Apple vice president of marketing Phil Schiller, took to the stage at an educational event in New York to unveil the Californian firm's plans to "reinvent the textbook" and push the use of its iPad.
The firm debuted its free iBooks 2 app, which aims to improve learning in the classroom by meshing all the benefits of traditional text books with the advantages of a tablet.
Schiller noted that although traditional books are portable in most cases and have great content, they are not interactive, easily searchable or updatable like on the iPad.
"There are 1.5 million iPads in use in educational programs. We want to help it to accelerate and make it even easier to integrate the iPad into the curriculum," he said.
"You're going to see textbooks about every subject for every grade level and every student, but we wanted to get started early."
During the demonstration of the iBooks 2 app, Roger Rosner, vice president of productivity applications at Apple showed the possibilities available.
He demonstrated how users can tap words to get definitions, access full glossaries, pinch into photos and tap diagrams to get animated 3D models. He also showed how text books can have a 'review now' option, so students can test their knowledge.
Apple has signed deals with Pearson, McGraw Hill and Houghton Mifflin Harcourt and DK Publishing and expects to make textbooks available for around $14.99 in the US. The pricing structure in other countries remains to be seen, but is likely to be in a similar price range.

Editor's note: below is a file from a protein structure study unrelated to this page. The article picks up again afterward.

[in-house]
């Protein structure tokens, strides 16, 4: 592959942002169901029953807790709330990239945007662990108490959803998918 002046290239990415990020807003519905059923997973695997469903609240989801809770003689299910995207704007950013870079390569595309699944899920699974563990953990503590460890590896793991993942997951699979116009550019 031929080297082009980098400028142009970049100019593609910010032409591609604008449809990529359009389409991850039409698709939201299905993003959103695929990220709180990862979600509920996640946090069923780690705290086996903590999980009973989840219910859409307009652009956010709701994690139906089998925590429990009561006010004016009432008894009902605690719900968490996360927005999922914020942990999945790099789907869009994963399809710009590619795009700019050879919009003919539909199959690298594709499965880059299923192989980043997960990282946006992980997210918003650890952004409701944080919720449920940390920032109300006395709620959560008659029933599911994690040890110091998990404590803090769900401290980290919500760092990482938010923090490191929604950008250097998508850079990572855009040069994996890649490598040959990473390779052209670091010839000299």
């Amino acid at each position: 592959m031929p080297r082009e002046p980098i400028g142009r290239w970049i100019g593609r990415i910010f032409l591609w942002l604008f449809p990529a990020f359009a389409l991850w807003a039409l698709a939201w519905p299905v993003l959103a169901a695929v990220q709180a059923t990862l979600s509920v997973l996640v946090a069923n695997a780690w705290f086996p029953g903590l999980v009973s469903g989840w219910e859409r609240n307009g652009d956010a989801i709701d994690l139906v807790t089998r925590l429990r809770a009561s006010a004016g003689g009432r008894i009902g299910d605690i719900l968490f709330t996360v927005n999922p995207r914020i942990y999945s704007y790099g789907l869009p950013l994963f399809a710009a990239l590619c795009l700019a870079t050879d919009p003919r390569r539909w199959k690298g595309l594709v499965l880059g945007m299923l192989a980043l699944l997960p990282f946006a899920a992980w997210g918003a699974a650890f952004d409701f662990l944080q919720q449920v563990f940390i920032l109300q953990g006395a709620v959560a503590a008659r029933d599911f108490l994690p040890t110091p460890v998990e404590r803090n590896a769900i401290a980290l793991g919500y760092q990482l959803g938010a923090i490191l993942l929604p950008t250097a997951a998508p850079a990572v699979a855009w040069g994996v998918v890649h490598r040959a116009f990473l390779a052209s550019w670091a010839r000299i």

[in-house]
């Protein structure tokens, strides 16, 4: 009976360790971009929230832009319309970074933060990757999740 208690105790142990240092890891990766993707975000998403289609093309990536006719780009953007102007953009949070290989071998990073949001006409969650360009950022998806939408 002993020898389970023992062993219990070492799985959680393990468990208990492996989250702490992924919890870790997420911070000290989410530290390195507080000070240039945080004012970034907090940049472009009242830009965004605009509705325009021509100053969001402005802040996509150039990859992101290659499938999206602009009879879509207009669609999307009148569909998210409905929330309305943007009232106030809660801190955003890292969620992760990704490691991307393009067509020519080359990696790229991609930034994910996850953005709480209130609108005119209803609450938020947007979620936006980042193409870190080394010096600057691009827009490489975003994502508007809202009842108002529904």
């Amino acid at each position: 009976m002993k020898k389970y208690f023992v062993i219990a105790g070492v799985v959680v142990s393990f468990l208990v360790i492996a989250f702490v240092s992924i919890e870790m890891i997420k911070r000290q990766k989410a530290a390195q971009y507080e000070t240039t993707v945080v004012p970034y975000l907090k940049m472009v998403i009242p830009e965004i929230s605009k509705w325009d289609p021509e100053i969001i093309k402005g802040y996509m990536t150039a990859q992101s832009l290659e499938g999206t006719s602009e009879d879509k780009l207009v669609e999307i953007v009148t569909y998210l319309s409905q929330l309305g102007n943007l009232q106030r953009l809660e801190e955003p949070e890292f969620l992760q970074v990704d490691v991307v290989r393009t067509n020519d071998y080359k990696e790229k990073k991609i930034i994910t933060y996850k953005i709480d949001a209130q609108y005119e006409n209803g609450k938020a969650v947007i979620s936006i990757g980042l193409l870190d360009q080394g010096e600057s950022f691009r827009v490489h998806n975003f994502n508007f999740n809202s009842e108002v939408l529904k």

Rosner claimed that "no printed book can compete with this" and also introduced iBooks Author – a companion app that allows users to create interactive books for the iPad.
"Traditionally, creating books is really hard, but we think we've changed all that with iBooks Author," said Rosner.
There are a number of templates that can be used to get started and the app even allows users to pull text from Word documents.
Additionally, Apple introduced iTunes U, a dedicated app designed specifically for university students and lecturers. Students can view courses and syllabuses and access books, videos, audio clips and documents associated with the course.
The introduction of these applications shows Apple is intent on taking the lead in education markets and is likely to provide yet another lucrative revenue stream.
In targetting the education market, the company could also be looking to build brand loyalty with future professionals. Analyst Rob Enderle told V3 that the move could pay off down the road for the company.
"Students are seed corn and a relationship built and reinforced at an early age could result in loyalty after they graduate," explained the Enderle Group president.
"What they are attempting is very difficult but, if successful, could pay dividends for decades."
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